This is certainly true of the present collection of essays. Apart from some brief and very generalised descriptions of Molly dances as loosely adapted social dances, and passing classifications of clog dances into broad categories such as schottische, waltz and hornpipe, there is no description whatever of any of the dancing considered. The focus is either on how the dance operated socially, or how the dance has been studied, and how opinions have been formed and propagated.
I can't claim to be able to engage in academic debate with a range of expert authors; but I will certainly commend the whole as a fascinating read for all people with a serious interest in understanding traditional dance and how it has operated during the 20th Century.
The first article is English Sword dancing in a European context by Stephen Corrsin, an American Scholar with particular interest in Sword dancing and in the effects of ideologies upon the study of traditional dance forms. Establishing the English study of sword dancing through Sharp and E K Chambers, and comparative European work by R M Dawkins, Corrsin moves on to look at German and Austrian visions of the sword dance as a characterising motif for Germanic nationalism over the centuries, and culminating in its appropriation by National Socialism via the work of Richard Wolfram. The essay is a convincing brief historiograhy of the ways in which a dance form has been academically and politically interpreted, and is a useful keynote statement for the present collection.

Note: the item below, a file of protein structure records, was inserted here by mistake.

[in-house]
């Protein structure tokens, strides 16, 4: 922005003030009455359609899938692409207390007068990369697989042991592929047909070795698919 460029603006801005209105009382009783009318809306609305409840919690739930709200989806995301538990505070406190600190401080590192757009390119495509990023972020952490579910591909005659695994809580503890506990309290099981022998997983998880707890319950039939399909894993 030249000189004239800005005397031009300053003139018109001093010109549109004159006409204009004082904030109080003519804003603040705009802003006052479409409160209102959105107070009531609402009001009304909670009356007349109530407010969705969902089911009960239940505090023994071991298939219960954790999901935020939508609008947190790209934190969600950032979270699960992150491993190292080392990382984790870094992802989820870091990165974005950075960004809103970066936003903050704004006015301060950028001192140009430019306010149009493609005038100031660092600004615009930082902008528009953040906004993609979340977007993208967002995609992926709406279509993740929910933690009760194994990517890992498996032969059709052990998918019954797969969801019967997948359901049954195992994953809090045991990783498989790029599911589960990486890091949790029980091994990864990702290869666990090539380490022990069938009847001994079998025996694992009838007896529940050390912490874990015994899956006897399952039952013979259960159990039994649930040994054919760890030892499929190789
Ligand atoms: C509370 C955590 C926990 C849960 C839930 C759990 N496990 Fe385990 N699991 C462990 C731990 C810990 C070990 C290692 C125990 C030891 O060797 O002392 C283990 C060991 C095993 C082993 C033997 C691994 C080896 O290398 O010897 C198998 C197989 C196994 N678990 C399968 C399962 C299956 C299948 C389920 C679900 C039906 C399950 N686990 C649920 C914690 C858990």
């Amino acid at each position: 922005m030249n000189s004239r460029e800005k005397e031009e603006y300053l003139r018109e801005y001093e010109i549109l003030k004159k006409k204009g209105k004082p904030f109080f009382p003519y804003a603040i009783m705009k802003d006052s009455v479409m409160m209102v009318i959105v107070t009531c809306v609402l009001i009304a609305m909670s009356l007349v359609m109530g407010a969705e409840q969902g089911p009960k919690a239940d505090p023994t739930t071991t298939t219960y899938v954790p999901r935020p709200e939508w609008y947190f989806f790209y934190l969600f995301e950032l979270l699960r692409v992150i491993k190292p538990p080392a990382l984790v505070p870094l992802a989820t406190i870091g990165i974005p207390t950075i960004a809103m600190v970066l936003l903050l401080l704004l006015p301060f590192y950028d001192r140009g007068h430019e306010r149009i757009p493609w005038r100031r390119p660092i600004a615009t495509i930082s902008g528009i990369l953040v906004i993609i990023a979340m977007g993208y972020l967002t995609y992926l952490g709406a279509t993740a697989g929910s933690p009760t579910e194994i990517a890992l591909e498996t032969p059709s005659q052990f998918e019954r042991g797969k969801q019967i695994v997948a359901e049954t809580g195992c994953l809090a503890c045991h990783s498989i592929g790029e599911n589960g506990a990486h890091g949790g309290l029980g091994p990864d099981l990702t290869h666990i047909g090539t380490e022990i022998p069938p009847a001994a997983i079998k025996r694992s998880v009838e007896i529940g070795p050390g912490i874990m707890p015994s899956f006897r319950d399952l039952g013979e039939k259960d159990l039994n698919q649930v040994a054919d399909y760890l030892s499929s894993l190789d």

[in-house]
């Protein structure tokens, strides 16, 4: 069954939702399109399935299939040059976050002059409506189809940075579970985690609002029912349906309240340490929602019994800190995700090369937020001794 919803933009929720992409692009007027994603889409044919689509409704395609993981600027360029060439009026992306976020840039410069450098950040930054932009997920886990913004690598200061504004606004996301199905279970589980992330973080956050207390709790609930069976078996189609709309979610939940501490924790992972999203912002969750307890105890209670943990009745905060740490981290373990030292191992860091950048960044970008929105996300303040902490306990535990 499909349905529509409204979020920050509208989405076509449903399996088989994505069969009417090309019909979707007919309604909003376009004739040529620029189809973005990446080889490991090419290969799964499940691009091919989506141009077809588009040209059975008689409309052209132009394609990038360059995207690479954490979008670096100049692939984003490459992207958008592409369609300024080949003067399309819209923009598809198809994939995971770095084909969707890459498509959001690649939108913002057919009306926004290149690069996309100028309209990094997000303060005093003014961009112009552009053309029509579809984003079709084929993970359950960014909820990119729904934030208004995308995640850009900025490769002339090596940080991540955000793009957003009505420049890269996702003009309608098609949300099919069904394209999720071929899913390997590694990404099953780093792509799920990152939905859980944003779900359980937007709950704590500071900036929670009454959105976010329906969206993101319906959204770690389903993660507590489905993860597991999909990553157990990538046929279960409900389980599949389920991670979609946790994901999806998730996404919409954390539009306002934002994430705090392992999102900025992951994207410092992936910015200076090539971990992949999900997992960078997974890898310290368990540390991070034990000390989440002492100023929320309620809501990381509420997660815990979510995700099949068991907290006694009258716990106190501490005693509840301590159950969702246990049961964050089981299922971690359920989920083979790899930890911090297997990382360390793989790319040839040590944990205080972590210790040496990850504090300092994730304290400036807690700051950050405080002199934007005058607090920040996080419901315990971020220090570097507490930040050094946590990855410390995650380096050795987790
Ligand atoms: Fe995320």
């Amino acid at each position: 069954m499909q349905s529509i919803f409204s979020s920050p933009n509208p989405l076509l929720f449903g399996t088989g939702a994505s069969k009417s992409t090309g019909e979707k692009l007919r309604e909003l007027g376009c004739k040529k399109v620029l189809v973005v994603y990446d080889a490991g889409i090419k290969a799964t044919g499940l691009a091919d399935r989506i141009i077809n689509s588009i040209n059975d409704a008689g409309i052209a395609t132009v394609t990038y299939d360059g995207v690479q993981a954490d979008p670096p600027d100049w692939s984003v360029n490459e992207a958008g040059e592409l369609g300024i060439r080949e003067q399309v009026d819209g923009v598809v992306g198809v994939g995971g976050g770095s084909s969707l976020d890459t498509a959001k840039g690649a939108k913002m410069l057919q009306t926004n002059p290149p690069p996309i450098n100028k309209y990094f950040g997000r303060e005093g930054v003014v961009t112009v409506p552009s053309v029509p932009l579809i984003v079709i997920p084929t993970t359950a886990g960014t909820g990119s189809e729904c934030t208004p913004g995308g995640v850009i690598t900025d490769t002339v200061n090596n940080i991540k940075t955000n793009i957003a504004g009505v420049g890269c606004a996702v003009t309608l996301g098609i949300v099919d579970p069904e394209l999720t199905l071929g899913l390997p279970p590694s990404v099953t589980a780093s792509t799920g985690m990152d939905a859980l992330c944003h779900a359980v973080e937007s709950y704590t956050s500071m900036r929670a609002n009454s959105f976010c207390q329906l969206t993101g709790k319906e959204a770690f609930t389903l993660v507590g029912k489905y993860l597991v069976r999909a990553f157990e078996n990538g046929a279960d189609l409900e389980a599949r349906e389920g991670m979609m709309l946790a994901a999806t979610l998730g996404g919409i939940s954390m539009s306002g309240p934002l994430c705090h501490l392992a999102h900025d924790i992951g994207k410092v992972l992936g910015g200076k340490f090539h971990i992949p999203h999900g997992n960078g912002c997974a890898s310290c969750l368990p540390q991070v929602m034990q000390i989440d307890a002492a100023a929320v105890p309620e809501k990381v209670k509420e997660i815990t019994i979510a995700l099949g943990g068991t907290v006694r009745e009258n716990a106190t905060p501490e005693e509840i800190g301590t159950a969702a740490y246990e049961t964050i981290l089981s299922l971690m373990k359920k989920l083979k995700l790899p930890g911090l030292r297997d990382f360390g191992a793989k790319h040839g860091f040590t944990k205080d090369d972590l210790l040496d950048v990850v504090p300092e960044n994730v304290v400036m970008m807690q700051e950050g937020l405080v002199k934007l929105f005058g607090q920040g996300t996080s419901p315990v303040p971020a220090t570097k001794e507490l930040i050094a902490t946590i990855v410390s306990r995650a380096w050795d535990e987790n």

In the area of study of sword dancing as a male social-group activity in England, a potentially interesting text which has not been referred to is Cindy Shugrue's doctoral dissertation at Sheffield University (unpublished, 1988) which examined the history and present structure of Grenoside longsword team.
Prof Theresa Buckland's article discusses Ownership and control in an English dance custom, taking the example of the collection and would-be validation of the Bacup Coco-Nut dance initially by Maud Karpeles and later by Douglas Kennedy. It is a focussed and detailed account of the process by which a self-appointed arbiter attempted to gain rights to a traditional event, and the agreements by which the owners of the dance tried to retain their rights and control, while still giving their tradition additional exposure and status. Prof Buckland has a long personal association with Bacup herself, and is well-placed to provide a sensitive and detailed account.